You'll have seen Bloom Energy and its amazing fuel cell system for generating electricity that will be cleaner, cheaper and more convenient than current ways of shifting electrons. Or so the company claims: these are important things, and it's always worth asking whether they can be true.
Normally, when someone says something's both revolutionary and so secret they can't discuss the details, one turns to the textbooks to see which science is being insulted. But the question of Bloom isn't whether it can work; it's a fuel cell system, and the physics of fuel cells are charted and understood. Bloom's own take on it -- high temperature solid oxide -- has been known for at least forty years.
The reason fuel cells haven't caught on yet, despite many fine promises from many fine companies, isn't the physics, it's that the engineering is difficult and involved. It is relatively easy to show a hand-crafted working model and convince others -- even yourself -- that it's just a matter of refinement to make it cheap enough to produce economically.
So far, this hasn't worked. I've seen countless pre-production fuel cells demonstrated at conferences, shows and expositions. They've all been 12 to 18 months away from full production, but none have made it in the twenty years I've been following the scene.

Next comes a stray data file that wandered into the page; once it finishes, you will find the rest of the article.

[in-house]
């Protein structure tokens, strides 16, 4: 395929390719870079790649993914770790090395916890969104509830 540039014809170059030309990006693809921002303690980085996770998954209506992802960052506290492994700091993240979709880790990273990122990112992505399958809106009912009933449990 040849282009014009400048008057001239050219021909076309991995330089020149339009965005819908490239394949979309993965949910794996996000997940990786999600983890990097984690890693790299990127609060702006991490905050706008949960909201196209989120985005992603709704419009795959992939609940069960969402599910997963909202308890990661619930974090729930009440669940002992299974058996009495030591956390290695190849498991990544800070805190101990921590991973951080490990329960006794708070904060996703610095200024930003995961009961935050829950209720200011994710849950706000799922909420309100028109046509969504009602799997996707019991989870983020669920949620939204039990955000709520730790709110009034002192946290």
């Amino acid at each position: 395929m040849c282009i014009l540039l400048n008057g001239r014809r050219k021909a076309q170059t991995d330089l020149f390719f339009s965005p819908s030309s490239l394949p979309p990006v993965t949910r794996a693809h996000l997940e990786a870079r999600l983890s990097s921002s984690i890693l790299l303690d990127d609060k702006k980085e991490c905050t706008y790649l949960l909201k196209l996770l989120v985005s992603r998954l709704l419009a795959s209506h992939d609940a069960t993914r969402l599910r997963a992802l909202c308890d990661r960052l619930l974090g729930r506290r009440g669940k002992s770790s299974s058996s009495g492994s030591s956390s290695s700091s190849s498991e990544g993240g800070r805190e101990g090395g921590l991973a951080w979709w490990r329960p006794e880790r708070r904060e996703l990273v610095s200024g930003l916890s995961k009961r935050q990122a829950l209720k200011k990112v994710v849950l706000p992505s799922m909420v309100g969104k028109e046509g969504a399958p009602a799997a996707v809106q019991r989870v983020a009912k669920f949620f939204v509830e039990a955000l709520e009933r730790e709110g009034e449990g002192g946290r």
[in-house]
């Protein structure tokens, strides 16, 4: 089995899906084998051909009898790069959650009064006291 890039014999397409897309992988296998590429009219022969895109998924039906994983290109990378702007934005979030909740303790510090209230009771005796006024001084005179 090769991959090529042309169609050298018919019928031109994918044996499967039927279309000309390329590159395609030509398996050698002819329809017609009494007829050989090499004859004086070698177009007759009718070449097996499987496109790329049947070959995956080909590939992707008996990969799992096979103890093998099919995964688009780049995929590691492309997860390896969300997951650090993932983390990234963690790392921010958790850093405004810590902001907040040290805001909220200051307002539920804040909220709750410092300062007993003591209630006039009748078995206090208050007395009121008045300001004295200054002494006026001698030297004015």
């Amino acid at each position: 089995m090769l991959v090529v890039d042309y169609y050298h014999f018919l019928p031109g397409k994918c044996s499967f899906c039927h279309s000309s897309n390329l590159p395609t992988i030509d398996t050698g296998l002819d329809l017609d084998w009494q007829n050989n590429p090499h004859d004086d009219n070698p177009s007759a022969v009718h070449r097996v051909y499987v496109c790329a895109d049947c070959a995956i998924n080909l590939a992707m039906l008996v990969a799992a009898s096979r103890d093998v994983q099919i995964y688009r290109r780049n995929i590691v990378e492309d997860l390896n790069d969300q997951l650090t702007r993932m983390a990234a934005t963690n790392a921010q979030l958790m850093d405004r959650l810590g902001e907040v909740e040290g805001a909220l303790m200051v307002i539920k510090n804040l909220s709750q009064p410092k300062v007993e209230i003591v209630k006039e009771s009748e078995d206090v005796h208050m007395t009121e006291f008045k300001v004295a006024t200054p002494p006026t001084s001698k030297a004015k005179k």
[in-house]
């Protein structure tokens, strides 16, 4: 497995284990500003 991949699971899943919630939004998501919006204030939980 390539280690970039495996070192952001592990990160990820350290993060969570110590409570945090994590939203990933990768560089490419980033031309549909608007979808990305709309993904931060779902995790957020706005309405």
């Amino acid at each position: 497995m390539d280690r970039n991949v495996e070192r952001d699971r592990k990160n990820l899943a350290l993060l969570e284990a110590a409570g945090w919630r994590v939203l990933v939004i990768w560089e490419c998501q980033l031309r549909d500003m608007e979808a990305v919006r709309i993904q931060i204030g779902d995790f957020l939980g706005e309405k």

Is Bloom any different? It's certainly got a whole load of hype behind it, but that's a poor guide to future success. It is, like every fuel cell, so expensive that its claimed efficiency is nowhere enough to make it economical to run. On current figures, as far as can be judged, it's just about the most expensive way to generate electricity. How is Bloom going to get its technology to the point where it's worth having in every home? That's the key to success, and on that point the company -- for all its massive publicity -- is silent.
That's not a good sign. If you have something unique that's ready to go, then shout about it. If you have a great idea and you need to convince people to back you to make it a reality, then shout about how you'll do that. But shouting loudly about everything except the most important part of your argument? The track record for companies that do that isn't encouraging - it's been the modus operandi of xG, the Florida wireless company that's got a ground-breaking, physics-rewriting radio data scheme so exciting nobody's ever seen it work. It's the principle behind Irish inventors Steorn and its perpetual motion machine about which all that can be said for certain is that it needs an enormous battery. Odd company to be in.
To be fair to Bloom, it's not claiming to break the laws of physics. But it is claiming to have a unique way to make progress where everyone else has failed - and is selling itself strongly on how wonderful things will be if it all works. Without the details of the magic involved, it doesn't particularly matter how great the future could be, how many famous people are lining up behind it or how many boxes it has installed in a Google data centre. None of that touches on the important questions - questions that the existing and future investors in Bloom will need answered before they recharge the company's batteries.